10.20.2006

More People, Not More Driving

Urban renaissance + anti-sprawl sentiment = more bodies in our cities.
And that's a good thing. But to make more of this happen, cities are
going to have to figure out how to get people comfortable with higher
density. Otherwise, you'll have the paradox of what a sage politician
once quipped: "People hate two things: sprawl and density." In other
words, out of one side of people's mouths will be calls to fight
against sprawl, and out of the other, an equally vehement rejection of
that mixed-use development in their neighborhood.

What riles people up about more density in their neighborhood is that
it will lead to more driving, which means more congestion, more
pollution, and more fights for the same number of parking lots. It's
inferior to just accommodate more driving, via building more roads or
lots, but some cities have no other choice.

Or do they? Two cities are making a go at having more people without
more driving. Portland has massively expanded its shuttle bus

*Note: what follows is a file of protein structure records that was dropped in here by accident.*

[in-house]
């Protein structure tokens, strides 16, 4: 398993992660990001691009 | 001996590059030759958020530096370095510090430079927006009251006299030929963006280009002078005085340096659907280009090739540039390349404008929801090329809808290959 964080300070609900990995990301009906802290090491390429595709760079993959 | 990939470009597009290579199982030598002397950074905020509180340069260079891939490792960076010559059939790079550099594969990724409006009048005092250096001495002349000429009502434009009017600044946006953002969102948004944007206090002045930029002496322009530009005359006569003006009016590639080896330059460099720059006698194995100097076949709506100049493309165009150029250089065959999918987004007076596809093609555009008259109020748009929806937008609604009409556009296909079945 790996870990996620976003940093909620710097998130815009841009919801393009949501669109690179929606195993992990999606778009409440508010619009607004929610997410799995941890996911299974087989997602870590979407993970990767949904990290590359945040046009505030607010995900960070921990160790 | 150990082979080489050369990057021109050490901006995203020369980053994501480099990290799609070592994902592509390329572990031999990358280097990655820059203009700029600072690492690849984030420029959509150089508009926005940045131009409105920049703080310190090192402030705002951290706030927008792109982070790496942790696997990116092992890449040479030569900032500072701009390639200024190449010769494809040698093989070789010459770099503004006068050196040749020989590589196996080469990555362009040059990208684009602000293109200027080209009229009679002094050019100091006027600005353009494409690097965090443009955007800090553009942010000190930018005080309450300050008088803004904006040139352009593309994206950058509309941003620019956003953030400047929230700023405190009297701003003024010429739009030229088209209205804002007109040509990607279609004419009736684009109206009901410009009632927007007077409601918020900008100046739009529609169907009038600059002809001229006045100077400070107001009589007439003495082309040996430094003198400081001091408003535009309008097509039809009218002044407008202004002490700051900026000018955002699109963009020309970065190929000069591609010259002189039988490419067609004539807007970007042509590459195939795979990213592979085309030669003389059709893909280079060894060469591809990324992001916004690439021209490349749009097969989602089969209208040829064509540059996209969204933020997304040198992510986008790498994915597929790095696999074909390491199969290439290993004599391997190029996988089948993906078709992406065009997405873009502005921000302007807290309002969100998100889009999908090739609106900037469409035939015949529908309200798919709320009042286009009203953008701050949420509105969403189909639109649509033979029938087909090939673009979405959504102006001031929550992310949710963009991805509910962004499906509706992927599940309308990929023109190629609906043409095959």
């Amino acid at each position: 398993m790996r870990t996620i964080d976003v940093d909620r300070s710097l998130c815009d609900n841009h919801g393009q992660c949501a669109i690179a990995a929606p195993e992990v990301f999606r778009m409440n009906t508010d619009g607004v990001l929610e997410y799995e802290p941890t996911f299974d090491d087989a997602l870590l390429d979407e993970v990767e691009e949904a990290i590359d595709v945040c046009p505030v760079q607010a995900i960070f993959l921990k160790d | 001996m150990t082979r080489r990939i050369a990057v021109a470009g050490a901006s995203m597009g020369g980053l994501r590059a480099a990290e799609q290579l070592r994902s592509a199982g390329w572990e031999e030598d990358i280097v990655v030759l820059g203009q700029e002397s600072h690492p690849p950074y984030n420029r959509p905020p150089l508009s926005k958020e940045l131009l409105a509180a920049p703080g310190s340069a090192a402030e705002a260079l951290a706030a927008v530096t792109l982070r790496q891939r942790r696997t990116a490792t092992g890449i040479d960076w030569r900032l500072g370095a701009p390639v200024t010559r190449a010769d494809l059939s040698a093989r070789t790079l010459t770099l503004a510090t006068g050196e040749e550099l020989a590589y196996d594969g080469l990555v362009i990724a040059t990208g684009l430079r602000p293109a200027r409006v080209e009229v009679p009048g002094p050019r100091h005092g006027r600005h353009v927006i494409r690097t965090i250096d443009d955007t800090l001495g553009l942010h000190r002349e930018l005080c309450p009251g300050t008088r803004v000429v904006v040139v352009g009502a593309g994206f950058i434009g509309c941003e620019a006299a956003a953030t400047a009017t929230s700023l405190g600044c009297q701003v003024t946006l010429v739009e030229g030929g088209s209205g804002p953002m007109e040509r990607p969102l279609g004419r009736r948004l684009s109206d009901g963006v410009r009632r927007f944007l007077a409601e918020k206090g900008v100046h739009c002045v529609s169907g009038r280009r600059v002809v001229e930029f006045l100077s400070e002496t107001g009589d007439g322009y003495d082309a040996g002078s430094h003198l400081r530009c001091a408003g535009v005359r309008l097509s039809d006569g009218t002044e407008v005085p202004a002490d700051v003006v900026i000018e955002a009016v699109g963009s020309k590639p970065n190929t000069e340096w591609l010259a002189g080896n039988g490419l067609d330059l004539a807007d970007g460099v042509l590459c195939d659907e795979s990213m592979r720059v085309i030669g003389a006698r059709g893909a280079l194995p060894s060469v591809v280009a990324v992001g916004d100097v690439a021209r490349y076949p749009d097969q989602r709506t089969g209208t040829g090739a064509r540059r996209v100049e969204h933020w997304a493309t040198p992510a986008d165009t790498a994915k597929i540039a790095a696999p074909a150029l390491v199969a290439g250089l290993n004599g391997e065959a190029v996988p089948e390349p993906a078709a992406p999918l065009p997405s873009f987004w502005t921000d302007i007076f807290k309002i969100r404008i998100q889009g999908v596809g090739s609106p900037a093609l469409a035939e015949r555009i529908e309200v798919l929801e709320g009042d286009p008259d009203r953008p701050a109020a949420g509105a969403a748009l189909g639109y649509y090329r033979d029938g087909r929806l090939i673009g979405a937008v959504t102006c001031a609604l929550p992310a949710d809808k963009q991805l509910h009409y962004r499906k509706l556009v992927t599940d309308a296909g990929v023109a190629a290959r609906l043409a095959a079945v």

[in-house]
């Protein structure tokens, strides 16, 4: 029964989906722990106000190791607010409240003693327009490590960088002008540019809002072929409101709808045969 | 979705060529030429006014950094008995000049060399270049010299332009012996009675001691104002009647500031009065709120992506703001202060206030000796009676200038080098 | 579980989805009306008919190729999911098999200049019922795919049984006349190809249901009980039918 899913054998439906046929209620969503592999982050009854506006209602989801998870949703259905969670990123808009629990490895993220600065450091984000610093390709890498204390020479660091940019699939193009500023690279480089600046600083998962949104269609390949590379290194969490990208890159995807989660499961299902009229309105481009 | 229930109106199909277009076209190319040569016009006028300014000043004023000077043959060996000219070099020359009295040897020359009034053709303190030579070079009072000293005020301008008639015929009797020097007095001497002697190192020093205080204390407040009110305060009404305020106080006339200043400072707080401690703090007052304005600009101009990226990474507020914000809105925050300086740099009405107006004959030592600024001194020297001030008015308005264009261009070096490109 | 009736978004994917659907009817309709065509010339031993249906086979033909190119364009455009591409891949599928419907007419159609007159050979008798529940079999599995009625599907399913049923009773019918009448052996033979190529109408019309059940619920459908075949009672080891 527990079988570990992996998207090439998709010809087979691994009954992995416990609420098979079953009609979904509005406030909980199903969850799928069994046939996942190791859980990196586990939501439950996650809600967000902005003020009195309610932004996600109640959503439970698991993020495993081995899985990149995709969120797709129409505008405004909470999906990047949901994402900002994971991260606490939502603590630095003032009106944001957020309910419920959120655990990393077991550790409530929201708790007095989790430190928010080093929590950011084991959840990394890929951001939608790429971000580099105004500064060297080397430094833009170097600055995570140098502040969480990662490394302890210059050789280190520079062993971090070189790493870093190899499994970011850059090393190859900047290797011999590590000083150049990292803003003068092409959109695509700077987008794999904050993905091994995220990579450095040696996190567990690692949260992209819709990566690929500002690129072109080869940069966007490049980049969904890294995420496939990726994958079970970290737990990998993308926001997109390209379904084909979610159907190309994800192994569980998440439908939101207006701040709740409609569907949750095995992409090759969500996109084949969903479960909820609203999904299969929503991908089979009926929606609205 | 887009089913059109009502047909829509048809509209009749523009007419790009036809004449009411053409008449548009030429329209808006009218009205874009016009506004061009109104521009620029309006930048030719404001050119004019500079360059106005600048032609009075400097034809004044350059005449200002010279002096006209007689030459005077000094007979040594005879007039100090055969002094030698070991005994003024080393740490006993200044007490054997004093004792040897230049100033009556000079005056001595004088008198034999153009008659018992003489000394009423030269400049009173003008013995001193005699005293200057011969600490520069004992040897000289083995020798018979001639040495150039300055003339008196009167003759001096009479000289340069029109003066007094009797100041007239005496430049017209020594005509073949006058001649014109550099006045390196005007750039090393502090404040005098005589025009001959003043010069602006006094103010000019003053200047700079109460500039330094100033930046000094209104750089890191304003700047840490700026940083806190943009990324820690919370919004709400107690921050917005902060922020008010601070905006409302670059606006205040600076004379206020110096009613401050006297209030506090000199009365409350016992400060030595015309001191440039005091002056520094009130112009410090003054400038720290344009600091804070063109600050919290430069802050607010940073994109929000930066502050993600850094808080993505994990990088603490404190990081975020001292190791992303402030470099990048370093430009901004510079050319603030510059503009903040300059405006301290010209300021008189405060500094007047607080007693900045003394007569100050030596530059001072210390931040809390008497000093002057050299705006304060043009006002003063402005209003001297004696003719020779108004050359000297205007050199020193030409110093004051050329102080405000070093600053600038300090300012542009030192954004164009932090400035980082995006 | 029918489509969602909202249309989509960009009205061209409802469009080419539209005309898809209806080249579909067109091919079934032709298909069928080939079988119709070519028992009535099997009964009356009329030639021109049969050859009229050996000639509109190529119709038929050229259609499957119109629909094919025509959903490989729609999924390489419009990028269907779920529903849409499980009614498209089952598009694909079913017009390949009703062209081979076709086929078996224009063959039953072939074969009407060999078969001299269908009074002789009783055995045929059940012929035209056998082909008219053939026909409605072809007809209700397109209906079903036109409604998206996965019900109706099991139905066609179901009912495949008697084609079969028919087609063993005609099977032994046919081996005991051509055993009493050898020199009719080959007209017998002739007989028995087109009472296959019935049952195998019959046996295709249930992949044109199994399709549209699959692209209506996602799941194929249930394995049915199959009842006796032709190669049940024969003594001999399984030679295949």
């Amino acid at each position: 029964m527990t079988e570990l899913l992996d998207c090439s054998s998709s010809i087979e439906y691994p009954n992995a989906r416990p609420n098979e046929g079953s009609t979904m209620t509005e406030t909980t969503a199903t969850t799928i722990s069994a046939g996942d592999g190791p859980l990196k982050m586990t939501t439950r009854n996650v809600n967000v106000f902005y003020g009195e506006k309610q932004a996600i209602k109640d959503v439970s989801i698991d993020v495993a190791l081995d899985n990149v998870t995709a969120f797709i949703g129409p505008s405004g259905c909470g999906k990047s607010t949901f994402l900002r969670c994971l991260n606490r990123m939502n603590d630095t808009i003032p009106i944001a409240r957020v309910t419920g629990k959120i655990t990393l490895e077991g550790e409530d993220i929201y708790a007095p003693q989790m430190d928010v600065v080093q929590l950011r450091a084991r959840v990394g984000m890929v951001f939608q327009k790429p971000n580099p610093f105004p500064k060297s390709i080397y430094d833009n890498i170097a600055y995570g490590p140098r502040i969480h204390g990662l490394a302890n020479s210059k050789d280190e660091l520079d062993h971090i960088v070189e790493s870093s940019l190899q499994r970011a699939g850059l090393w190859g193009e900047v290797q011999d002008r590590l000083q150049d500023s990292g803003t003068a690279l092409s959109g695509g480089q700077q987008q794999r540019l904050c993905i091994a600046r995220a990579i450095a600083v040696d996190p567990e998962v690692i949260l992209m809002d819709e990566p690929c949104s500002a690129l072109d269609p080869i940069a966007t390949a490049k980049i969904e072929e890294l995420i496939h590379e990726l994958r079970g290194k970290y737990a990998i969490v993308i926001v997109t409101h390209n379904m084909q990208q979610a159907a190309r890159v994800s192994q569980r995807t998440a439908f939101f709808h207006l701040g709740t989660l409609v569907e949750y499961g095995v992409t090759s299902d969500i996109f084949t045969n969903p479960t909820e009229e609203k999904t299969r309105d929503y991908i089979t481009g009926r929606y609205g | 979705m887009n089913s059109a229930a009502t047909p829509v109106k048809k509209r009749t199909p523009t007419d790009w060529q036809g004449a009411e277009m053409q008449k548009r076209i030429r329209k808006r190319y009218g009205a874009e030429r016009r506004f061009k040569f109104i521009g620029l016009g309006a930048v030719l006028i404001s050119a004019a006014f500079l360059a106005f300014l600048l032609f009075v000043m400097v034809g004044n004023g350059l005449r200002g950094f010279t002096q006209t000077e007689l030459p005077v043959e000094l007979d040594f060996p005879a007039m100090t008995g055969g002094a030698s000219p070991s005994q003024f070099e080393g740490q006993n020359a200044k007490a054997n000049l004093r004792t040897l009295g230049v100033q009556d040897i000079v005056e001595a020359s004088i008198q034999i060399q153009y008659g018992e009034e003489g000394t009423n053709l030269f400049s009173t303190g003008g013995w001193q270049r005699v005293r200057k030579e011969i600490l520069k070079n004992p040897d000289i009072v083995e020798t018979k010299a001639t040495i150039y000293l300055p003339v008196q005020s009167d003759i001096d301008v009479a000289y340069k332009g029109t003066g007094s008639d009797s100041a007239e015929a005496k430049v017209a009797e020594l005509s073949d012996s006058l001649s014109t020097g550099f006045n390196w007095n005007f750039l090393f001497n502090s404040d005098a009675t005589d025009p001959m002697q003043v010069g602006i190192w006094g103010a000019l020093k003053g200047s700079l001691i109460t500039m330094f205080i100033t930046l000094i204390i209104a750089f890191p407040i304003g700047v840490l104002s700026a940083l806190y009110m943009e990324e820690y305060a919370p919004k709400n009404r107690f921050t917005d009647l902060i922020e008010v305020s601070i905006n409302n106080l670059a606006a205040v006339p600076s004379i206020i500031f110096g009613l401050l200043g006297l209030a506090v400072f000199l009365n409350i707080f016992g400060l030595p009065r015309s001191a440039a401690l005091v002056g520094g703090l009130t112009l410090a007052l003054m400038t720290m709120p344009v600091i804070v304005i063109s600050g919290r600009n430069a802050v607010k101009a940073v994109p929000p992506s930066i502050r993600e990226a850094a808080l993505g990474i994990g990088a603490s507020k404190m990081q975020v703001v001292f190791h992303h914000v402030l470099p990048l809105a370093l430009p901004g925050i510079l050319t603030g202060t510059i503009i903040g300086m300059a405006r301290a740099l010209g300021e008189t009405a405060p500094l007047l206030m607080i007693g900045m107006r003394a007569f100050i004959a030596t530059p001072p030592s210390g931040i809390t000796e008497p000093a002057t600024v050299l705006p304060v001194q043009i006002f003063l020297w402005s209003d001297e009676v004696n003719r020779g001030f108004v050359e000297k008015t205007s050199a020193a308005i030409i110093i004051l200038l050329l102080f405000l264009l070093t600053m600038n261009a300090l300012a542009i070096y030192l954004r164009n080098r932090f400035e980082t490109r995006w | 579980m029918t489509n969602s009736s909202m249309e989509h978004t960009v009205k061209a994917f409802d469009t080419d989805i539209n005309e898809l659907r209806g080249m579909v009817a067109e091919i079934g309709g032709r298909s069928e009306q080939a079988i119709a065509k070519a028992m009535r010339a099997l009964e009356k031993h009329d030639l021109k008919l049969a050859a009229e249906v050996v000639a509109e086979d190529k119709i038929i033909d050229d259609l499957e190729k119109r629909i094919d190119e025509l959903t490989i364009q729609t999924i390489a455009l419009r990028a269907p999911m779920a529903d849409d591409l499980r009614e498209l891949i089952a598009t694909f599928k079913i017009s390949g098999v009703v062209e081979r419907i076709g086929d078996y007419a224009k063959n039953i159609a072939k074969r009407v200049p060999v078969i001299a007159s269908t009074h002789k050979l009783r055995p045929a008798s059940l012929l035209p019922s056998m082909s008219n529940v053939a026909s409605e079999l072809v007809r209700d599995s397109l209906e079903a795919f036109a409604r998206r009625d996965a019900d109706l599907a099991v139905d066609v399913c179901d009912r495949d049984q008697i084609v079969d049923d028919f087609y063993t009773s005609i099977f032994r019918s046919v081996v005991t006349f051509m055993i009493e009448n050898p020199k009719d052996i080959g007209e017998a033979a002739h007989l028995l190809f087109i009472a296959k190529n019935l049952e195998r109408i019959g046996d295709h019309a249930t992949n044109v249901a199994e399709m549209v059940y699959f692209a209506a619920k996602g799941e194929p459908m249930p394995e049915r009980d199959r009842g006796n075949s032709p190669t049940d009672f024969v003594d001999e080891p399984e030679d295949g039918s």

service, creating such a convenience that trips that used to require a
car because they were too long for walking can now be accomplished by
a short walk to a shuttle stop, a short ride on the bus, and a short
ride from there. And Chicago has created a cycle center to encourage
more bike commutes; bankrolled by corporate sponsor McDonalds, the hub
offers rentals and repairs, 24-hour secure bike parking, and even
showers.

Most big cities have room to grow, from a public infrastructure
standpoint; after all, their populations were much larger a generation
ago. So whether it's immigrants from other countries, boomers seeking
the downtown lifestyle, or hip young knowledge workers, let the influx
of bodies continue. Cities, just figure out ways like Portland and
Chicago to keep the increase in driving to a minimum.

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